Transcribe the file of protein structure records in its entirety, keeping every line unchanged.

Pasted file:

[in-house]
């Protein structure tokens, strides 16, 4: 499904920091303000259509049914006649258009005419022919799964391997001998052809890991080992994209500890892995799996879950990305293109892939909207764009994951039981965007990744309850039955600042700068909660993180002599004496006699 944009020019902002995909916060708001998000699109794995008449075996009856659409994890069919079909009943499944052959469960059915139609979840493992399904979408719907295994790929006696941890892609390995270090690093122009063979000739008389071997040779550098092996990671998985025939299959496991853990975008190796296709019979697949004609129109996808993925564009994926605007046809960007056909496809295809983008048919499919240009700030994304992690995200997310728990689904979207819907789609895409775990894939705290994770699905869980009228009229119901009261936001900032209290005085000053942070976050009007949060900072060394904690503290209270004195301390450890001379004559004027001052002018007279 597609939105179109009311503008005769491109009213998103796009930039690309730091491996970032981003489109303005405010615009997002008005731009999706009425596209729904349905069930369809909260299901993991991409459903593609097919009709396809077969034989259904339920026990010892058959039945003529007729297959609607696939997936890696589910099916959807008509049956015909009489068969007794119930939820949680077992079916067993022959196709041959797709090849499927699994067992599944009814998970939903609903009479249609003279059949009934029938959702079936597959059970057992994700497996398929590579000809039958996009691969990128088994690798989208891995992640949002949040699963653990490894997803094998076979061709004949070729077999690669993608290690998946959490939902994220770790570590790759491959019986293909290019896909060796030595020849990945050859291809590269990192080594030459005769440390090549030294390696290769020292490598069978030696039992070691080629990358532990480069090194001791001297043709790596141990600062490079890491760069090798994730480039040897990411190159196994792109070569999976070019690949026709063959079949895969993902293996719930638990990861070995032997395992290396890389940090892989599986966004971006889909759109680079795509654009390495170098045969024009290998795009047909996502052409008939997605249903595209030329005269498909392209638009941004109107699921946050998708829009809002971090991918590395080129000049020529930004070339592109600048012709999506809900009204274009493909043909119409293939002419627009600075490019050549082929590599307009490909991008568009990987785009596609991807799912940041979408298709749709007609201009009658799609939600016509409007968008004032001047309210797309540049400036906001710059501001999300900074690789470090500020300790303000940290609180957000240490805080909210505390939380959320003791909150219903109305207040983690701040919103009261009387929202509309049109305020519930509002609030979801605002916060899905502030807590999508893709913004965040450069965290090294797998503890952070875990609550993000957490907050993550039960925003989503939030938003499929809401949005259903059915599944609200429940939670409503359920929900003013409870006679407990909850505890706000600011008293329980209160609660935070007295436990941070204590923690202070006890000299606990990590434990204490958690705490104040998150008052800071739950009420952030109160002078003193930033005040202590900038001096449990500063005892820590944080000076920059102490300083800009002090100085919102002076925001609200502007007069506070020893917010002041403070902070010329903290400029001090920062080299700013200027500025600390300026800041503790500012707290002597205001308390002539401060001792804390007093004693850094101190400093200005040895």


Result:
[in-house]
């Protein structure tokens, strides 16, 4: 499904920091303000259509049914006649258009005419022919799964391997001998052809890991080992994209500890892995799996879950990305293109892939909207764009994951039981965007990744309850039955600042700068909660993180002599004496006699 944009020019902002995909916060708001998000699109794995008449075996009856659409994890069919079909009943499944052959469960059915139609979840493992399904979408719907295994790929006696941890892609390995270090690093122009063979000739008389071997040779550098092996990671998985025939299959496991853990975008190796296709019979697949004609129109996808993925564009994926605007046809960007056909496809295809983008048919499919240009700030994304992690995200997310728990689904979207819907789609895409775990894939705290994770699905869980009228009229119901009261936001900032209290005085000053942070976050009007949060900072060394904690503290209270004195301390450890001379004559004027001052002018007279 597609939105179109009311503008005769491109009213998103796009930039690309730091491996970032981003489109303005405010615009997002008005731009999706009425596209729904349905069930369809909260299901993991991409459903593609097919009709396809077969034989259904339920026990010892058959039945003529007729297959609607696939997936890696589910099916959807008509049956015909009489068969007794119930939820949680077992079916067993022959196709041959797709090849499927699994067992599944009814998970939903609903009479249609003279059949009934029938959702079936597959059970057992994700497996398929590579000809039958996009691969990128088994690798989208891995992640949002949040699963653990490894997803094998076979061709004949070729077999690669993608290690998946959490939902994220770790570590790759491959019986293909290019896909060796030595020849990945050859291809590269990192080594030459005769440390090549030294390696290769020292490598069978030696039992070691080629990358532990480069090194001791001297043709790596141990600062490079890491760069090798994730480039040897990411190159196994792109070569999976070019690949026709063959079949895969993902293996719930638990990861070995032997395992290396890389940090892989599986966004971006889909759109680079795509654009390495170098045969024009290998795009047909996502052409008939997605249903595209030329005269498909392209638009941004109107699921946050998708829009809002971090991918590395080129000049020529930004070339592109600048012709999506809900009204274009493909043909119409293939002419627009600075490019050549082929590599307009490909991008568009990987785009596609991807799912940041979408298709749709007609201009009658799609939600016509409007968008004032001047309210797309540049400036906001710059501001999300900074690789470090500020300790303000940290609180957000240490805080909210505390939380959320003791909150219903109305207040983690701040919103009261009387929202509309049109305020519930509002609030979801605002916060899905502030807590999508893709913004965040450069965290090294797998503890952070875990609550993000957490907050993550039960925003989503939030938003499929809401949005259903059915599944609200429940939670409503359920929900003013409870006679407990909850505890706000600011008293329980209160609660935070007295436990941070204590923690202070006890000299606990990590434990204490958690705490104040998150008052800071739950009420952030109160002078003193930033005040202590900038001096449990500063005892820590944080000076920059102490300083800009002090100085919102002076925001609200502007007069506070020893917010002041403070902070010329903290400029001090920062080299700013200027500025600390300026800041503790500012707290002597205001308390002539401060001792804390007093004693850094101190400093200005040895």